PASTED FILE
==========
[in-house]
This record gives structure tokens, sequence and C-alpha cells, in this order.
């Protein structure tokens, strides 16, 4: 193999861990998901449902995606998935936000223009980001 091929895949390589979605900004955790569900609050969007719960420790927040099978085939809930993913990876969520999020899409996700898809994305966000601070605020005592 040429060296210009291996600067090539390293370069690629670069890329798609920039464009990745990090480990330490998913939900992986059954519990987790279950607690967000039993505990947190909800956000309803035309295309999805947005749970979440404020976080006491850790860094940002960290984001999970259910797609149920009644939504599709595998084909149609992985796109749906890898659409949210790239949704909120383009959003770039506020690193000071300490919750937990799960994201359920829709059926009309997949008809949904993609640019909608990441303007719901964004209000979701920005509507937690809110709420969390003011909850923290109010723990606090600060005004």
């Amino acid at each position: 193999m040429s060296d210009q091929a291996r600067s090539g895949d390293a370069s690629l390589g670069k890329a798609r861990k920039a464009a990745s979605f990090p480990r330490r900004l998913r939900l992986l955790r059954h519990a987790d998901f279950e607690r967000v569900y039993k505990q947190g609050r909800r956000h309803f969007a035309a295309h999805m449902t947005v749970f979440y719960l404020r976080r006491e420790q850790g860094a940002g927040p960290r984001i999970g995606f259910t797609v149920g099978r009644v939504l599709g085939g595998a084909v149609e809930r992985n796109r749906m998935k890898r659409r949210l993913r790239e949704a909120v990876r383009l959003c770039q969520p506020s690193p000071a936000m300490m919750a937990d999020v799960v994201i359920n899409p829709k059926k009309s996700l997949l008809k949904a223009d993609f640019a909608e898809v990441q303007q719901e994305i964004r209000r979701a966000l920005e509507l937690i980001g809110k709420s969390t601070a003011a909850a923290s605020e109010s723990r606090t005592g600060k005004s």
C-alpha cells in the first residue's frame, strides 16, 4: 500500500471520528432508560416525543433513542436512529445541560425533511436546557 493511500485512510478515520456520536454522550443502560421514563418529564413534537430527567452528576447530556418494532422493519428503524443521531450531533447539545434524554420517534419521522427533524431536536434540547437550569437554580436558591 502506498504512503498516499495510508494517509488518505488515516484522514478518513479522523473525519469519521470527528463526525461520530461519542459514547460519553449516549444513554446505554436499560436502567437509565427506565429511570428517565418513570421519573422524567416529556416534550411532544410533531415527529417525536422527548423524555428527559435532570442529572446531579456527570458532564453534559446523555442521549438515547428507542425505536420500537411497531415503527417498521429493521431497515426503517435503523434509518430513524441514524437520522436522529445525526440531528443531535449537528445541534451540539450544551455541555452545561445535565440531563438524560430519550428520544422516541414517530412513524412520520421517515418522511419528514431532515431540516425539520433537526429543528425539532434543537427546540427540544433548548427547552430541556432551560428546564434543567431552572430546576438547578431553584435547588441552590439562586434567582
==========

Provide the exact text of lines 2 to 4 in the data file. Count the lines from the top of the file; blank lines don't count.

This record gives structure tokens, sequence and C-alpha cells, in this order.
């Protein structure tokens, strides 16, 4: 193999861990998901449902995606998935936000223009980001 091929895949390589979605900004955790569900609050969007719960420790927040099978085939809930993913990876969520999020899409996700898809994305966000601070605020005592 040429060296210009291996600067090539390293370069690629670069890329798609920039464009990745990090480990330490998913939900992986059954519990987790279950607690967000039993505990947190909800956000309803035309295309999805947005749970979440404020976080006491850790860094940002960290984001999970259910797609149920009644939504599709595998084909149609992985796109749906890898659409949210790239949704909120383009959003770039506020690193000071300490919750937990799960994201359920829709059926009309997949008809949904993609640019909608990441303007719901964004209000979701920005509507937690809110709420969390003011909850923290109010723990606090600060005004």
């Amino acid at each position: 193999m040429s060296d210009q091929a291996r600067s090539g895949d390293a370069s690629l390589g670069k890329a798609r861990k920039a464009a990745s979605f990090p480990r330490r900004l998913r939900l992986l955790r059954h519990a987790d998901f279950e607690r967000v569900y039993k505990q947190g609050r909800r956000h309803f969007a035309a295309h999805m449902t947005v749970f979440y719960l404020r976080r006491e420790q850790g860094a940002g927040p960290r984001i999970g995606f259910t797609v149920g099978r009644v939504l599709g085939g595998a084909v149609e809930r992985n796109r749906m998935k890898r659409r949210l993913r790239e949704a909120v990876r383009l959003c770039q969520p506020s690193p000071a936000m300490m919750a937990d999020v799960v994201i359920n899409p829709k059926k009309s996700l997949l008809k949904a223009d993609f640019a909608e898809v990441q303007q719901e994305i964004r209000r979701a966000l920005e509507l937690i980001g809110k709420s969390t601070a003011a909850a923290s605020e109010s723990r606090t005592g600060k005004s």